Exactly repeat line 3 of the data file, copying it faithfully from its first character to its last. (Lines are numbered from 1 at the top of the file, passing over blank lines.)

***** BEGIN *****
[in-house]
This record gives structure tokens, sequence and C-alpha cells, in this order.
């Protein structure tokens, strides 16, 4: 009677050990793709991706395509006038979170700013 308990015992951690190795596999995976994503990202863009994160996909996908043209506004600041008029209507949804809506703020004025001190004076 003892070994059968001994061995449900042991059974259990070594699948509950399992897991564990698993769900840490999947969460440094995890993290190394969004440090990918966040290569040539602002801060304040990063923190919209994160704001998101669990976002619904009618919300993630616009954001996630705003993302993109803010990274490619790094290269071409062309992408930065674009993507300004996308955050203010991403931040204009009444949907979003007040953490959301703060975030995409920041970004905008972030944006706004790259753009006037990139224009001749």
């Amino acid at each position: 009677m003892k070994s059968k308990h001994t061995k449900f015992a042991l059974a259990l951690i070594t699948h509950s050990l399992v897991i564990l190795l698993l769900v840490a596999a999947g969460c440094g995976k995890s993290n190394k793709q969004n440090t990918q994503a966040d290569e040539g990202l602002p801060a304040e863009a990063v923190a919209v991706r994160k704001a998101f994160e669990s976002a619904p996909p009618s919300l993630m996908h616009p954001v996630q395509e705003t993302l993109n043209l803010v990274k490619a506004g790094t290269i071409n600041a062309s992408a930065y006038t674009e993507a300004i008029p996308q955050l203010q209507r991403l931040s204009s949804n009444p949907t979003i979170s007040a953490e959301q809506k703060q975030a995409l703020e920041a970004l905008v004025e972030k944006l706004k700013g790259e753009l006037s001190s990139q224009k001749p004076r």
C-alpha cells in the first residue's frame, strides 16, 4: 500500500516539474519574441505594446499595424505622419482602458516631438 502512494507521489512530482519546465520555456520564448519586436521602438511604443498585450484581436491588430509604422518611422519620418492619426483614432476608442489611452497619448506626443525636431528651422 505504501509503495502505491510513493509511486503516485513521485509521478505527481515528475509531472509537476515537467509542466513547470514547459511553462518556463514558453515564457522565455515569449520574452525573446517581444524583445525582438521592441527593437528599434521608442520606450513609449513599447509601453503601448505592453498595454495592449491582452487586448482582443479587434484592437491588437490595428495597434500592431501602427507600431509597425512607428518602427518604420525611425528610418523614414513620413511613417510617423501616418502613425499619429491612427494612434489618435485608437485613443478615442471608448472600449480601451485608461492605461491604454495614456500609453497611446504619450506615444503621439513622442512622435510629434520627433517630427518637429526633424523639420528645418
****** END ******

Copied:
């Protein structure tokens, strides 16, 4: 009677050990793709991706395509006038979170700013 308990015992951690190795596999995976994503990202863009994160996909996908043209506004600041008029209507949804809506703020004025001190004076 003892070994059968001994061995449900042991059974259990070594699948509950399992897991564990698993769900840490999947969460440094995890993290190394969004440090990918966040290569040539602002801060304040990063923190919209994160704001998101669990976002619904009618919300993630616009954001996630705003993302993109803010990274490619790094290269071409062309992408930065674009993507300004996308955050203010991403931040204009009444949907979003007040953490959301703060975030995409920041970004905008972030944006706004790259753009006037990139224009001749």